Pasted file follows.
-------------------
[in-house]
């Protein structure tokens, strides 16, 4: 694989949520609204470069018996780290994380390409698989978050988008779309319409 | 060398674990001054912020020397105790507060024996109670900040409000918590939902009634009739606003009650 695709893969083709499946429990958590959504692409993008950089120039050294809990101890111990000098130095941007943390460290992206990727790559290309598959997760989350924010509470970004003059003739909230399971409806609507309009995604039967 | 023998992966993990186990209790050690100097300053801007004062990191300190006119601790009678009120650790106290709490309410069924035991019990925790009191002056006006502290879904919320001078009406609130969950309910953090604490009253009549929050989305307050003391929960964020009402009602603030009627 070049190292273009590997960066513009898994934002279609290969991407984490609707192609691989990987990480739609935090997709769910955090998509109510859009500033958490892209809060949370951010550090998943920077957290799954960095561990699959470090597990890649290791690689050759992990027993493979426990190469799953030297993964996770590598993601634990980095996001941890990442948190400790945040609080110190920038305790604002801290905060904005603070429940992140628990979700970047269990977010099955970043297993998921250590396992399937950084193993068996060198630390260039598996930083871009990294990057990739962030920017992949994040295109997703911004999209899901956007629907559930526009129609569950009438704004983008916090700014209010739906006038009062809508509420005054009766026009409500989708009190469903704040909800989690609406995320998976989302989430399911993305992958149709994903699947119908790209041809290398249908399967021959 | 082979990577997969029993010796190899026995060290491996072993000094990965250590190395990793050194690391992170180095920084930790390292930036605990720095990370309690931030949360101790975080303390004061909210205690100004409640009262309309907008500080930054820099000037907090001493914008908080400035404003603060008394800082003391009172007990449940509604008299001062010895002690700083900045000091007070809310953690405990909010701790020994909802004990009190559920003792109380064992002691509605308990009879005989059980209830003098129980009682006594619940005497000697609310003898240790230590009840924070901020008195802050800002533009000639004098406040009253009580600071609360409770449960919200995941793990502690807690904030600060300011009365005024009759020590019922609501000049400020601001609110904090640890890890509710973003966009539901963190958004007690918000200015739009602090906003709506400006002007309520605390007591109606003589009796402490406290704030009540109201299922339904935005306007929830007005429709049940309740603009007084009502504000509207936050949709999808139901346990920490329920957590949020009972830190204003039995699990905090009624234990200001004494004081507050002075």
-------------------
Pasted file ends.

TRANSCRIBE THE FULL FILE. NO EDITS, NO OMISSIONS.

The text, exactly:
[in-house]
């Protein structure tokens, strides 16, 4: 694989949520609204470069018996780290994380390409698989978050988008779309319409 | 060398674990001054912020020397105790507060024996109670900040409000918590939902009634009739606003009650 695709893969083709499946429990958590959504692409993008950089120039050294809990101890111990000098130095941007943390460290992206990727790559290309598959997760989350924010509470970004003059003739909230399971409806609507309009995604039967 | 023998992966993990186990209790050690100097300053801007004062990191300190006119601790009678009120650790106290709490309410069924035991019990925790009191002056006006502290879904919320001078009406609130969950309910953090604490009253009549929050989305307050003391929960964020009402009602603030009627 070049190292273009590997960066513009898994934002279609290969991407984490609707192609691989990987990480739609935090997709769910955090998509109510859009500033958490892209809060949370951010550090998943920077957290799954960095561990699959470090597990890649290791690689050759992990027993493979426990190469799953030297993964996770590598993601634990980095996001941890990442948190400790945040609080110190920038305790604002801290905060904005603070429940992140628990979700970047269990977010099955970043297993998921250590396992399937950084193993068996060198630390260039598996930083871009990294990057990739962030920017992949994040295109997703911004999209899901956007629907559930526009129609569950009438704004983008916090700014209010739906006038009062809508509420005054009766026009409500989708009190469903704040909800989690609406995320998976989302989430399911993305992958149709994903699947119908790209041809290398249908399967021959 | 082979990577997969029993010796190899026995060290491996072993000094990965250590190395990793050194690391992170180095920084930790390292930036605990720095990370309690931030949360101790975080303390004061909210205690100004409640009262309309907008500080930054820099000037907090001493914008908080400035404003603060008394800082003391009172007990449940509604008299001062010895002690700083900045000091007070809310953690405990909010701790020994909802004990009190559920003792109380064992002691509605308990009879005989059980209830003098129980009682006594619940005497000697609310003898240790230590009840924070901020008195802050800002533009000639004098406040009253009580600071609360409770449960919200995941793990502690807690904030600060300011009365005024009759020590019922609501000049400020601001609110904090640890890890509710973003966009539901963190958004007690918000200015739009602090906003709506400006002007309520605390007591109606003589009796402490406290704030009540109201299922339904935005306007929830007005429709049940309740603009007084009502504000509207936050949709999808139901346990920490329920957590949020009972830190204003039995699990905090009624234990200001004494004081507050002075």